Today in the Frye Diaries, 16 September


1942: Frye’s other extra-curricular pre-occupation of the time: movie music. [Above, the kind of thing that Frye is presumably talking about — the closing sequence from Citizen Kane. Spoiler Alert! “Rosebud” is revealed.]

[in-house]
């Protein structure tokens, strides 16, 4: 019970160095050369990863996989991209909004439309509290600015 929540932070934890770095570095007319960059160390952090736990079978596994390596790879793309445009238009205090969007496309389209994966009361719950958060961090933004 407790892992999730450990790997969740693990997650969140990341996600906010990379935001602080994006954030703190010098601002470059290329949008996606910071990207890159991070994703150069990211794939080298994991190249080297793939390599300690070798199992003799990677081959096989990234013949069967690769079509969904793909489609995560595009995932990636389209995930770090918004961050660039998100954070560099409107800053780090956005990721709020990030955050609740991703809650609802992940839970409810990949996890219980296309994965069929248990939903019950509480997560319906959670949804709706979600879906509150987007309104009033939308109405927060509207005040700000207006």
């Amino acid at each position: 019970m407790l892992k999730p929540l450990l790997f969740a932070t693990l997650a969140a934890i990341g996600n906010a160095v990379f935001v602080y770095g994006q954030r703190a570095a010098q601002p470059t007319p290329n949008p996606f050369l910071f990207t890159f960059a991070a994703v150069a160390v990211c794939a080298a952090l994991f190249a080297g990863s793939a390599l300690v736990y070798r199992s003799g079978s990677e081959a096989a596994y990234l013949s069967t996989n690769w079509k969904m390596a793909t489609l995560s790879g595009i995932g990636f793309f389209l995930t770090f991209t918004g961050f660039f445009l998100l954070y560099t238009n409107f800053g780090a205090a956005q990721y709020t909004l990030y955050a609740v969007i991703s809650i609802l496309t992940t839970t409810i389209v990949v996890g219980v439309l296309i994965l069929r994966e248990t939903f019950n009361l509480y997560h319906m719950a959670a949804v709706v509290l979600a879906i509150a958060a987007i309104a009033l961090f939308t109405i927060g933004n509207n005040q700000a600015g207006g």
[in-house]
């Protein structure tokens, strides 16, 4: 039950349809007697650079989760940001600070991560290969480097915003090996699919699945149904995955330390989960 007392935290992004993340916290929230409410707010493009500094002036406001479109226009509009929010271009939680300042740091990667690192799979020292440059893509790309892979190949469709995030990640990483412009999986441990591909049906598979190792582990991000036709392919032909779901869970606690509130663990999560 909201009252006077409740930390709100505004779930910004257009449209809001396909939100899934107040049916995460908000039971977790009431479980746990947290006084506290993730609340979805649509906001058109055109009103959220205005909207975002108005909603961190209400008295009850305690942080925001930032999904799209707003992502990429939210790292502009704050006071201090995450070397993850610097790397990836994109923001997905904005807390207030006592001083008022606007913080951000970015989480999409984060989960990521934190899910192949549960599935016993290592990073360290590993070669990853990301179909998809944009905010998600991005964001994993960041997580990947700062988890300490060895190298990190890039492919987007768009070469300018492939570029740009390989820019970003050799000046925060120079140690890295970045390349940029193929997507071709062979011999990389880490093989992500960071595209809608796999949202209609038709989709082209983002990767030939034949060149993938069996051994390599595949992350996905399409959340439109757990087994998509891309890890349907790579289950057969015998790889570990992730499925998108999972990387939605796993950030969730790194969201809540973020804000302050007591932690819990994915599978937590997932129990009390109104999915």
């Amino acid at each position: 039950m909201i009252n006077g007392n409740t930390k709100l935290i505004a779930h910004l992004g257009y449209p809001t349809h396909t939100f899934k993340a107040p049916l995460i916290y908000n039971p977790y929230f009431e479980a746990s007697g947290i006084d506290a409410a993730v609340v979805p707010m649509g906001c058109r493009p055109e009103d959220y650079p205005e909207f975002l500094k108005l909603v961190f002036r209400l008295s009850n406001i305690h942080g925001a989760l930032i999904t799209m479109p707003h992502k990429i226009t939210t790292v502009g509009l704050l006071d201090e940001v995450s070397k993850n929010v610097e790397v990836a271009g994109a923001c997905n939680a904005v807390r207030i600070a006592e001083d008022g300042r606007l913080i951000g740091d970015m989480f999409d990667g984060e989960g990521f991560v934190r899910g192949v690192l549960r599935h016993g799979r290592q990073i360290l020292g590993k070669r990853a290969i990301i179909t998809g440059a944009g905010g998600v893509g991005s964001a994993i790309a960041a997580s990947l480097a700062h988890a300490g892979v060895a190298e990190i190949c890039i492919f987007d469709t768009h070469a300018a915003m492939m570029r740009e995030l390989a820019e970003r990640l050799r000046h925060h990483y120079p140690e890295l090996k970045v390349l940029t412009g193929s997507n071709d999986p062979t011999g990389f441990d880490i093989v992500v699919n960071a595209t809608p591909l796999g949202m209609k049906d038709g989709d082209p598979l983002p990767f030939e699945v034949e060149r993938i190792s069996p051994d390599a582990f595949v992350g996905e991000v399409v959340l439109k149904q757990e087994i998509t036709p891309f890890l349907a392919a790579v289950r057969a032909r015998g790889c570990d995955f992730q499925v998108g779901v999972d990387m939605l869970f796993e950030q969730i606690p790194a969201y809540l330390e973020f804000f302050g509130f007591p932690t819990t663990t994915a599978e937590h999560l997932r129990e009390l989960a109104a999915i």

[117] Ideas for article on movie music. Orson Welles’ incessant woo-woo noises, a full series of drum rolls & trombones slithering from solemn burp to gloomy blop. Most incidental music is just ‘flourish,’ ‘sennet,’ ‘exeunt with a dead march’ stuff, a bag of tricks ‘sound effects,’ in short. Oscar Levant describes the sweep (Aug. 29) & feels that the producer always wants tutti, like the parvenu who wouldn’t have any second violins in his orchestra. He quotes a Russian film (Shostakovich) opening with a lone piccolo, followed by a flute. This indicates a lack of enterprise in experimenting with timbre. Hollywood can’t use woodwinds: they can’t shiver their timbers: only brass. The piano’s very effective percussive tone they leave out: they overdo harps & leave out tom-toms & gongs ever for horror films. Conventional orchestra background for everything: no regrouping. Motto from Ecclesiasticus. Nobody listens, so no leitmotif, an obvious point, one would think. Quotation, of course, and plagiarism. Uniformly heaving scoring: all harmonic tricks & general air of having found the lost chord, mostly the dominant discords. Why not long stretches of scenery & music for real drama, towards an operatic movie? Because nobody listens. This all the more essential as real music has dropped behind. There’s no amusing popular song: just bawling & nasal honks. Swing is stuck on a treadmill of rhythm, even Duke Ellington. Might recall ‘motion picture moods’ of Rapee as showing plagiarism bias. Often more effective. Farmyard Symphony vs. Fantasia, use of Beethoven’s Pastoral. Even good tricks, high pedal-point on Snow White, 19th c. What I mean by vocal music is that musical comedies can’t last. Songs are painful to photograph, singers even more so, & the camera is too relentless in its pursuit: musical comedy plots are pretty fragile…Need more Gershwins? Might explain about ‘syncopation’ of jazz. If chromatic harmony is played out the movie is the place for new experiments, not the concert hall. Of course there is a good deal going on, the train-boat sequence of The Reluctant Dragon. Oh, we’re getting there: that should be enough for a necessarily rather vague & ill-informed article. After all, I don’t know anything about montages or pan shots or fadeins or the rest of the patter.

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